Day 155 – TedxKids@Brussels, part 4

My final part, the end of the day…..

Now, Gabe Zichermann, from Gamification, certainly got Jules and I thinking much more positively about Gaming on the Internet!

Yes supposedly games will help our kids, not turn them into brainless monsters!

First off, research shows that grey matter is increased by the act of learning, and juggling.  One example is that children who are multi-lingual (and therefore are used to switching language in their brains) outperform the norm by 15%.  Ananth Pai, spent two decades bringing technology into businesses to improve performance.  He switched careers and is now an elementary school teacher in the US who has introduced a game based curriculum into his classroom and found that it increased the students intelligence significantly.

Video games actually present continual learning and multitasking, as you move through the levels.  I liked the slide below, including the interruption (usually provided by us adults!)

Ok at the end of the day, any child over-gaming, or involved in violent or non-appropriate games, is certainly not going to gain, and more likely suffer as a result.  But it has made me question my dislike of computer games vs. my apparent acceptance of tv (which is probably based on my own childhood, and with little understanding of the gaming of the future).  I liked the closing comment from Gabe, get into the game with your kids, don’t fight it, understand it and share it.  Sitting reading with a cup of tea on Sundays doesn’t work for these guys (although my son has his head in a book all week whenever he has a spare moment)….. I certainly shocked my kids this weekend by asking what they were playing and sitting with them for 10 minutes!!  Next step join in?  We’ll see!


Next up, Mark Surman, from the Modzilla Foundation, talking about Hackasaurus

Mark is a lover of tinkering about, started in his punk rock youth, where he enjoyed creating photocopy art – rip it up and recreate.  He still continues to do that today, in his drive to open up and make the web easy to personalise.  One example is Hackasaurus, another is Scratch.

Scratch is a programming language that makes it easy to create your own interactive stories, animations, games, music, and art — and share your creations on the web. As young people create and share Scratch projects, they learn important mathematical and computational ideas, while also learning to think creatively, reason systematically, and work collaboratively.

Hackasaurus, makes it easy to remix and change any web page like magic. Or create your own.  Easy for kids to follow, this is one you have to look up, and was a real favourite in the kids workshops.  I’m even committed this week to having a go to create my own web browser.  Will keep you posted on my re-tinker-ification!


Alyson Schafer then came back on stage to give her feedback on the Kids Workshops.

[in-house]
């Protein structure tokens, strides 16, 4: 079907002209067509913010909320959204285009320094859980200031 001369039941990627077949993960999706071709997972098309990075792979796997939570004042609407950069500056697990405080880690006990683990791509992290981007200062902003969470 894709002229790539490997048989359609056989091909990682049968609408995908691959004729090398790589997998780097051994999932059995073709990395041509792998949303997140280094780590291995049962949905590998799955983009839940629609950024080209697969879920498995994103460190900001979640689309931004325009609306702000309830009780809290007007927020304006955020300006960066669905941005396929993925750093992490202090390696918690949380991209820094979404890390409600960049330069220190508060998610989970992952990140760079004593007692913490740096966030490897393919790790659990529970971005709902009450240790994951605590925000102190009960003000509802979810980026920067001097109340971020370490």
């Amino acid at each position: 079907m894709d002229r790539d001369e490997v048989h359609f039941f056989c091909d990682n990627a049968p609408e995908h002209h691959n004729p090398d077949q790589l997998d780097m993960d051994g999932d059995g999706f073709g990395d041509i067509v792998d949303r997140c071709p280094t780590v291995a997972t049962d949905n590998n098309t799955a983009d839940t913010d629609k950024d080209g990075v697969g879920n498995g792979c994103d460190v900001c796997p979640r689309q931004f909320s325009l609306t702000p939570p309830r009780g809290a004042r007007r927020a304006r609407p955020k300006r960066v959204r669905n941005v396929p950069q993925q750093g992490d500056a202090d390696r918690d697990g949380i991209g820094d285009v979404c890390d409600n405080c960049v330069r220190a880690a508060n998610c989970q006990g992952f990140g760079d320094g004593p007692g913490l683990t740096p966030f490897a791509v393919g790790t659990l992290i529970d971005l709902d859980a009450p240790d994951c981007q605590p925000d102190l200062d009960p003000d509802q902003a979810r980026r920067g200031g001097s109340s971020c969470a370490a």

Her feedback included that the kids had definitely had a great day, and that they enjoyed the chance to be active and consuming, and not passive.  They had shown their love of building and creating, and been given the chance to step away from the nanny state that we so often create around them.  Kids should be allowed To Do, to be noisy, but also need to know when to stop.  Alyson pointed out that kids loved having the freedom, but immediately respected the facilitators when things had to be brought to a close.  When you have a good teacher, you perform better, you respect them, and you drive yourself forwards.  You listen.  Learning should be a process that kids love so much, they never want to stop.  Today they had an educational chance through play, something that we often don’t think of as they reach 10 and 11 years old.  All of them faced the challenges and worked together as a team.  I liked the quote from one of the kids, that ‘ no one was in charge, no actually, we were all in charge!’

An interesting point that Alyson came back to again and again, was ‘don’t be finite, learning never finishes’.  There is a tendency to be too praise focused nowadays, rather than encouraging.  Accept and praise that a kid has worked hard, not that they are smart.  If you are smart, you can sit back….

Parents definitely need to engage in the acedemic process, but not by controlling.  Again a quote to think about ‘Responsible mothers raise irresponsible kids’.  Mums particularly need to let go, put the responsibility ball down and let them pick it up!  (that is one to dwell on!)


And then onto the Grande finale………..  the kids joined us to listen to Mysto and Pizzi’s mix of the 15 second loops the kids had created.  Really cool to see how excited the kids were and how they recognised their own electronic loops.  I have been badgered for days to find a program on the internet to create their own music!


So a fair bit of food for thought, some nice take-outs for understanding life with kids today, and something I hope to build on in the future……..

Next up, back to home basics with my chicken blog part 2!!

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